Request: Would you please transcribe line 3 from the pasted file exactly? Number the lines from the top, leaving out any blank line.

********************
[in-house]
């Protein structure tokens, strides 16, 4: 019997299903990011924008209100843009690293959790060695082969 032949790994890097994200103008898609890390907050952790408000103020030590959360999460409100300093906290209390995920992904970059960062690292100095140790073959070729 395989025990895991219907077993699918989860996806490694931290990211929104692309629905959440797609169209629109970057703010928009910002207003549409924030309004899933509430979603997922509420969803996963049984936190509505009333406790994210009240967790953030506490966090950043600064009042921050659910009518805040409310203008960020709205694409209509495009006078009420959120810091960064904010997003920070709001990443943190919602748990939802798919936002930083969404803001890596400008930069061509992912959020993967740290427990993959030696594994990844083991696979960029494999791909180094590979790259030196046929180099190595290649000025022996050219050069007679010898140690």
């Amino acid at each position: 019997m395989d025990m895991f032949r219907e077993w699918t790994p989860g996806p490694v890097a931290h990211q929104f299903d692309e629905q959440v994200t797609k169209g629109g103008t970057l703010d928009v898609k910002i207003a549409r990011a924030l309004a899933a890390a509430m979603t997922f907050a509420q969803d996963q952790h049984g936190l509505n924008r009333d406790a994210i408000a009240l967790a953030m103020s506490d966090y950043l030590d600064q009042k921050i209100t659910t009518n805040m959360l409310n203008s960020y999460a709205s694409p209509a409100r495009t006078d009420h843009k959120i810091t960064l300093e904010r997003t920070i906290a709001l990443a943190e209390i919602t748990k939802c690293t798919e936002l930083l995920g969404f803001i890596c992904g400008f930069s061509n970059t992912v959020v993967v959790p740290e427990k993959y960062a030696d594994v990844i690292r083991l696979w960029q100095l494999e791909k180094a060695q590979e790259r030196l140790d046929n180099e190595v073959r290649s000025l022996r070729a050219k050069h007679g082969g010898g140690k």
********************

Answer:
């Amino acid at each position: 019997m395989d025990m895991f032949r219907e077993w699918t790994p989860g996806p490694v890097a931290h990211q929104f299903d692309e629905q959440v994200t797609k169209g629109g103008t970057l703010d928009v898609k910002i207003a549409r990011a924030l309004a899933a890390a509430m979603t997922f907050a509420q969803d996963q952790h049984g936190l509505n924008r009333d406790a994210i408000a009240l967790a953030m103020s506490d966090y950043l030590d600064q009042k921050i209100t659910t009518n805040m959360l409310n203008s960020y999460a709205s694409p209509a409100r495009t006078d009420h843009k959120i810091t960064l300093e904010r997003t920070i906290a709001l990443a943190e209390i919602t748990k939802c690293t798919e936002l930083l995920g969404f803001i890596c992904g400008f930069s061509n970059t992912v959020v993967v959790p740290e427990k993959y960062a030696d594994v990844i690292r083991l696979w960029q100095l494999e791909k180094a060695q590979e790259r030196l140790d046929n180099e190595v073959r290649s000025l022996r070729a050219k050069h007679g082969g010898g140690k």